Edited by Andrew Massey and Karen Johnston
Chapter 7: The political economy of administrative reforms in Egypt: governance, reforms and challenges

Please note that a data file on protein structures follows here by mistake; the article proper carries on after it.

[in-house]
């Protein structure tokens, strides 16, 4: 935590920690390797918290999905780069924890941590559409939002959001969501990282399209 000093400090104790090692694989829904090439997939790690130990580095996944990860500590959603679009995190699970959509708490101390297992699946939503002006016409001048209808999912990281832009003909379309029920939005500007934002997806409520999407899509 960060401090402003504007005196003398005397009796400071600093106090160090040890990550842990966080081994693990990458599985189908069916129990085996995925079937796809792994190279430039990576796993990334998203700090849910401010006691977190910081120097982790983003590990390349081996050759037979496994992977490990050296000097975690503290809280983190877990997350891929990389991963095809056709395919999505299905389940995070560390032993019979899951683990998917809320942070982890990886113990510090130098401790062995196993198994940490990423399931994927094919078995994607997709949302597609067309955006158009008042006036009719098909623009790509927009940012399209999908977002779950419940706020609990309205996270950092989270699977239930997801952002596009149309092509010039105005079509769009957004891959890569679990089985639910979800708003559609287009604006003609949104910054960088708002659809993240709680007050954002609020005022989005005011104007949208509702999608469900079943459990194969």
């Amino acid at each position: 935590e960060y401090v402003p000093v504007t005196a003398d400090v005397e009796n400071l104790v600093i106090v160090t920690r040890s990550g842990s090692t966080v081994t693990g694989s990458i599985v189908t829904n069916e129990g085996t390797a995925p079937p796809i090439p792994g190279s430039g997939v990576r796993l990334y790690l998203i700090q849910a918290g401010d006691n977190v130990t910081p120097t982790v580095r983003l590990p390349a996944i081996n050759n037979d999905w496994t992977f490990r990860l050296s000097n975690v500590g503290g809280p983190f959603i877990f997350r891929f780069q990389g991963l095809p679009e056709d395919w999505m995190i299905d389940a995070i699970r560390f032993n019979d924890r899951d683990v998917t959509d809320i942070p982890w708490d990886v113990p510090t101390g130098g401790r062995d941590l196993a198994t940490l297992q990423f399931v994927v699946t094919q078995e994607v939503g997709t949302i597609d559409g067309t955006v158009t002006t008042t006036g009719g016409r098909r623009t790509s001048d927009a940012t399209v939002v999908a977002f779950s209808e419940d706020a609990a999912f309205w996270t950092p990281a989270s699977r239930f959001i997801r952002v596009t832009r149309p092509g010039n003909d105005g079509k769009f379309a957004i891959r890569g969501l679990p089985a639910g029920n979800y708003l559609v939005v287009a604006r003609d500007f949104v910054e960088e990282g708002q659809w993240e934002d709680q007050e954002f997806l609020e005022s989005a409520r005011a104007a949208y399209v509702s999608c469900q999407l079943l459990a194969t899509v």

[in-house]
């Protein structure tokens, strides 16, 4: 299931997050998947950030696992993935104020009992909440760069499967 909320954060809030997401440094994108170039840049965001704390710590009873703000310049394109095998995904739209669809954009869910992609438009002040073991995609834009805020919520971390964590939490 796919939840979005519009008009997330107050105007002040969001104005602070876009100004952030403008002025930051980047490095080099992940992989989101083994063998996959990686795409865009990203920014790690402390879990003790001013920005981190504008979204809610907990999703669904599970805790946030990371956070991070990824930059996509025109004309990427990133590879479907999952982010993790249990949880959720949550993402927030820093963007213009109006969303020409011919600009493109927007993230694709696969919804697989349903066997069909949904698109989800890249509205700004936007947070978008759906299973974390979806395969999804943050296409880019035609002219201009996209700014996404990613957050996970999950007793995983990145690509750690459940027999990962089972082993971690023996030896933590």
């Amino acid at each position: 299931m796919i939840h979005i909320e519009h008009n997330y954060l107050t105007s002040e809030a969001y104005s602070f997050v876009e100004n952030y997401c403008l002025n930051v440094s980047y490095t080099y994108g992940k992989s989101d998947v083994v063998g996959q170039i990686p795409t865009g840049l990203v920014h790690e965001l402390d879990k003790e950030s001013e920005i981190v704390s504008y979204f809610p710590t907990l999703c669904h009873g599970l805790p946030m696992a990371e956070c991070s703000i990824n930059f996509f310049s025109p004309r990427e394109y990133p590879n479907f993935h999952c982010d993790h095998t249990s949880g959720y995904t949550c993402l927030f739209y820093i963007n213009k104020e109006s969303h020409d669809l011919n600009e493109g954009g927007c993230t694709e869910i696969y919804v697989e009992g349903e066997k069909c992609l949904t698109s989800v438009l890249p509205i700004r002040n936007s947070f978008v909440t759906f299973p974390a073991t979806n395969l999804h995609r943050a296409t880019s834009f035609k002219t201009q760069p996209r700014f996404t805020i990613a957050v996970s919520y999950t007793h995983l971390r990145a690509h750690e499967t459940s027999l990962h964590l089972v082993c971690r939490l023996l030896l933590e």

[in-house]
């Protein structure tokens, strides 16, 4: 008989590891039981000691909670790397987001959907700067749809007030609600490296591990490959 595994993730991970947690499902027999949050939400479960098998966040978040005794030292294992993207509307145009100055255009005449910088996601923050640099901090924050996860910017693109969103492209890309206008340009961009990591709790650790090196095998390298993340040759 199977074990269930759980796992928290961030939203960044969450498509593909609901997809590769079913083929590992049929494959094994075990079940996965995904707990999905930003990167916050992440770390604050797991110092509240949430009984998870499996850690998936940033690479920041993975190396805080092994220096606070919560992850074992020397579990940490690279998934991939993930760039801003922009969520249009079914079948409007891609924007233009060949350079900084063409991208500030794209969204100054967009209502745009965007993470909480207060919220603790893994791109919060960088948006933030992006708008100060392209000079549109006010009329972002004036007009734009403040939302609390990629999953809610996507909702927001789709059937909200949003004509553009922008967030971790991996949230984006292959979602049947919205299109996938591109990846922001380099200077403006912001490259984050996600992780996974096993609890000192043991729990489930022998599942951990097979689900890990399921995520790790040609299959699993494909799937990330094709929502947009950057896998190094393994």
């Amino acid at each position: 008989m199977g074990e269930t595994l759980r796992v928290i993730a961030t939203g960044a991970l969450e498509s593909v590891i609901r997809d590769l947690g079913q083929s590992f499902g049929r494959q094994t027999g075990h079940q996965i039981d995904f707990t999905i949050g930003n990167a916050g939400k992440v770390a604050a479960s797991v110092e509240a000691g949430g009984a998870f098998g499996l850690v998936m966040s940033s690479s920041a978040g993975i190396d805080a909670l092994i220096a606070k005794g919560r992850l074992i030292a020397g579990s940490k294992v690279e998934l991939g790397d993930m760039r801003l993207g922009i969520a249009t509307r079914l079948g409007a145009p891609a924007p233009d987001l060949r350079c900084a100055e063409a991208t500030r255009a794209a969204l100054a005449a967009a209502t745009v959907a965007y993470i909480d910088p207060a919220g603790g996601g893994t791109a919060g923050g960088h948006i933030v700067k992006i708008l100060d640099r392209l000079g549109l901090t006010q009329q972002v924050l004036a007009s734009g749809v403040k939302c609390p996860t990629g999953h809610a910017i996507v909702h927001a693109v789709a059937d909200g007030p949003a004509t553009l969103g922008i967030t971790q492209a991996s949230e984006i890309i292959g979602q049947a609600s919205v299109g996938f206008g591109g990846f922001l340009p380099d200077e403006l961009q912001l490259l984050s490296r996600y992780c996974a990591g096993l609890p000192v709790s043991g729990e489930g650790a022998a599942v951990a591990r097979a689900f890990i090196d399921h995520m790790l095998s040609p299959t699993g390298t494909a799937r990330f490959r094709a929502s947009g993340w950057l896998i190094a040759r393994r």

This chapter focuses on public administration reforms and governance in Egypt. As was the case with many other emerging economies, reforming state machinery and public bodies has been regarded as a means for achieving broader social and economic developmental goals in Egypt. Consequently, the Egyptian administrative system has been subject to different reform initiatives aiming at changing structures, functions and cultures of Egyptian public organizations. The features and main characteristics of each administrative reform programme were greatly shaped by the overall socioeconomic and political context, as well as the prevailing vision and ideological views about the role of the state in the society. The state–society relationship, in terms of the role of the state in social and economic spheres, has been redefined several times since the revolution of 1952, based on the dominant political ideology. At least three different models can be identified in the modern history of Egypt: a welfare state model in 1952–70; a mixed state–market model in 1970–81; and a regulatory state model from 1981 to the present. The socialist era of President Nasser, 1952–70, was characterized by an ever-growing role of the state in economic and social domains. The function of the state at that time was defined as to re-engineer and restructure the Egyptian society in order to achieve social equity and economic development.
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